With Italy specifically, the way this comes up over and over again has to do with the perception people have about how easy it is to get around the country. I routinely get emails from people saying, “I’ve got five days in Italy – I know it’s not much time, but I’d like to see Venice, Florence, and Rome, with maybe a side trip to Pisa and the Cinque Terre. Is this possible?” I’m exaggerating for emphasis, but not by much. I’m constantly amazed at what people think is reasonable. My first piece of advice in every single one of those cases is the same – look at a map. I honestly think people don’t realize how far apart, say, Venice and Rome are – nor do they bother looking up travel times. They just assume that since Venice, Florence, and Rome are the usual big three stops on an Italian trip that they must be pretty close together, or that traveling the number of miles that separate Venice and Florence will take the same amount of time that those miles would take where they live.

Sure, Italy isn’t a big country, and technically you might be able to set foot in Venice, Florence, Rome, Pisa, and the Cinque Terre in the space of five days… But if that’s the kind of trip you want to take, I’m not sure I’m the best person to talk to for advice. That’s not traveling to me – that’s some kind of race – so I’m likely going to try to talk you out of your hectic schedule.

What’s on your “to-do” list when you visit the following cities: Rome, Florence, Venice, and Naples?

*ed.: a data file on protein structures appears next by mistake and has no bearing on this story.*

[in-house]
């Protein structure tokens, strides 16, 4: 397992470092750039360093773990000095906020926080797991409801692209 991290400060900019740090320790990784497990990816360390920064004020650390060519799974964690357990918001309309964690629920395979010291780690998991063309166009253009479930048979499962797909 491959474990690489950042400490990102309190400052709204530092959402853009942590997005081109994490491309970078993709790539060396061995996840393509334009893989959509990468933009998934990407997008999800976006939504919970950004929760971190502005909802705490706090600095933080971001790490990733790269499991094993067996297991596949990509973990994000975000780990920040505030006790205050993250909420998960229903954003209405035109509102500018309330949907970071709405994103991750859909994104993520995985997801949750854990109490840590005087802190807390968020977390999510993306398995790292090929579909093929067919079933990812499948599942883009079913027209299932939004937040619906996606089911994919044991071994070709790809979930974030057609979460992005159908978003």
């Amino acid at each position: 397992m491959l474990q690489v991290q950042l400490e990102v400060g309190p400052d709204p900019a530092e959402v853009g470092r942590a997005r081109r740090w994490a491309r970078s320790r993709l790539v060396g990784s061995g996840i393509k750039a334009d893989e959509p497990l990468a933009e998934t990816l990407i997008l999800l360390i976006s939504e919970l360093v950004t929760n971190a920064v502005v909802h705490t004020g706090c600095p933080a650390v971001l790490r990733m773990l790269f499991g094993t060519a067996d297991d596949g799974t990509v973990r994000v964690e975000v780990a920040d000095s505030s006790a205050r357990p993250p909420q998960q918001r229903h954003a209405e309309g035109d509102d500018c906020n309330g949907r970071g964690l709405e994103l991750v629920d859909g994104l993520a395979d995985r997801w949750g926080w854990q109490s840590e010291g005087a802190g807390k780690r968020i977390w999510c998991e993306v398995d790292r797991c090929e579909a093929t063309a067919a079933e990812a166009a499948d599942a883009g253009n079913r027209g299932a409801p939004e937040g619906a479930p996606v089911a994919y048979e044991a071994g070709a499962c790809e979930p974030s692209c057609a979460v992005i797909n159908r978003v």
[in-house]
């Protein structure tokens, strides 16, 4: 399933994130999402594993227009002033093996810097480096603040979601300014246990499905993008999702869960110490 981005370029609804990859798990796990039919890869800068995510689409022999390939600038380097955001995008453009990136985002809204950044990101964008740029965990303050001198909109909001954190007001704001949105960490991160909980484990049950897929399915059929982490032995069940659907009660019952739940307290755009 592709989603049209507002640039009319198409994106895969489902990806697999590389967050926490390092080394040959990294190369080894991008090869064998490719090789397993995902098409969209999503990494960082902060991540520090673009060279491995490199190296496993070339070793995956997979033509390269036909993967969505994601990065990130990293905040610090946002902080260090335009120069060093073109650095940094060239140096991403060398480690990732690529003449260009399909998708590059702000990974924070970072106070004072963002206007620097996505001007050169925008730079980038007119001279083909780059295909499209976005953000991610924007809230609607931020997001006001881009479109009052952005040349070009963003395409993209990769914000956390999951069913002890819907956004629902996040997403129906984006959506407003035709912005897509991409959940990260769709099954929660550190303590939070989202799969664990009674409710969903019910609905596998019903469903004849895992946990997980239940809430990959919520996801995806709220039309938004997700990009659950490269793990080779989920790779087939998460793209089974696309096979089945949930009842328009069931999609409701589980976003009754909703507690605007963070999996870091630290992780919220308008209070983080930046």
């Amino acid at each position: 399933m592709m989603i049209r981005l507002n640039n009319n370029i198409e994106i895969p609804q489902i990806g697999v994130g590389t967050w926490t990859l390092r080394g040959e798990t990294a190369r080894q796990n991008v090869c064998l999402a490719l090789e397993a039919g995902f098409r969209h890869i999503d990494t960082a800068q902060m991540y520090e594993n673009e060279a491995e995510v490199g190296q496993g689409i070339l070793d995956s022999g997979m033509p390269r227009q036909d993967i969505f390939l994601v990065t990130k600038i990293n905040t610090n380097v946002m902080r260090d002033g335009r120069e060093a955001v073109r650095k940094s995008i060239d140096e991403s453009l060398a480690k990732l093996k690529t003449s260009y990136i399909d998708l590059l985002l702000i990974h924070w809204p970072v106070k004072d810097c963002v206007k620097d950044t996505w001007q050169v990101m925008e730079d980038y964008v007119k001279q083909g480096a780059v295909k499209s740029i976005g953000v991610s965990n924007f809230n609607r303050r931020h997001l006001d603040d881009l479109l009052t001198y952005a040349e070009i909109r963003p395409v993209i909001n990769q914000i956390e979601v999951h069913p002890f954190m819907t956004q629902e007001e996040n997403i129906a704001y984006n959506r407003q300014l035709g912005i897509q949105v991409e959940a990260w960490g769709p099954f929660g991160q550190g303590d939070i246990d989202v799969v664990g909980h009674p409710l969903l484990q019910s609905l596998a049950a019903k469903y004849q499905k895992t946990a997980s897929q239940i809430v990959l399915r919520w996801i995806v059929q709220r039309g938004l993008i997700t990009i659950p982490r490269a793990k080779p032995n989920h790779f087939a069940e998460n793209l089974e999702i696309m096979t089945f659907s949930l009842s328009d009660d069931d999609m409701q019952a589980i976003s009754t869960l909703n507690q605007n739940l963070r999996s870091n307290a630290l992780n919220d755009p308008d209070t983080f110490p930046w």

What’s on your “to-do” list when you visit the following cities: Rome, Florence, Venice, and Naples?
One of the top things on my to-do list anywhere in Italy has to do with food – finding a few good spots to eat that don’t have menus translated into six languages and serve what’s considered local specialties. Another thing I like to do, and something that sometimes becomes a necessity for my own sanity, is to find the “quiet corners” in any city. In the bigger touristy places that’s often both more challenging and more necessary. Increasingly, re-visiting places I’ve been to before also means catching up with friends, which is always a delight.

Specifically for each of the cities you listed:

•Rome – I head for the Trastevere as soon as I can. Rome kind of overwhelms me, and in the Trastevere I can pretend it’s a small village again, if only briefly.

• Florence – A tour of the city’s gelaterie is always on my to-do list in Florence; I have to stop in at my favorite one (Festival del Gelato) and then I try to discover a few new ones each trip.

• Naples – If all I have time for in Naples is eating pizza and wandering aimlessly in the historic center, that’s okay with me.

• Venice – I wish my to-do list in Venice included “buy an apartment and move there,” but until it does I’ll stick with my favorite thing to do in Venice, and the thing I tell everyone they absolutely must do in order to have a chance of loving the city – get good and thoroughly lost.

Of course I have recommendations of what to do in each of those cities if you haven’t been to them before, including the big sights and attractions along with some people may not be as familiar with. I’ve written many articles about the Top 10 things to do in different Italian cities.

Check back tomorrow to read the second part of our interview, where we’ll find out about Jessica’s dream trip to Italy and what the best resources are for planning your next trip.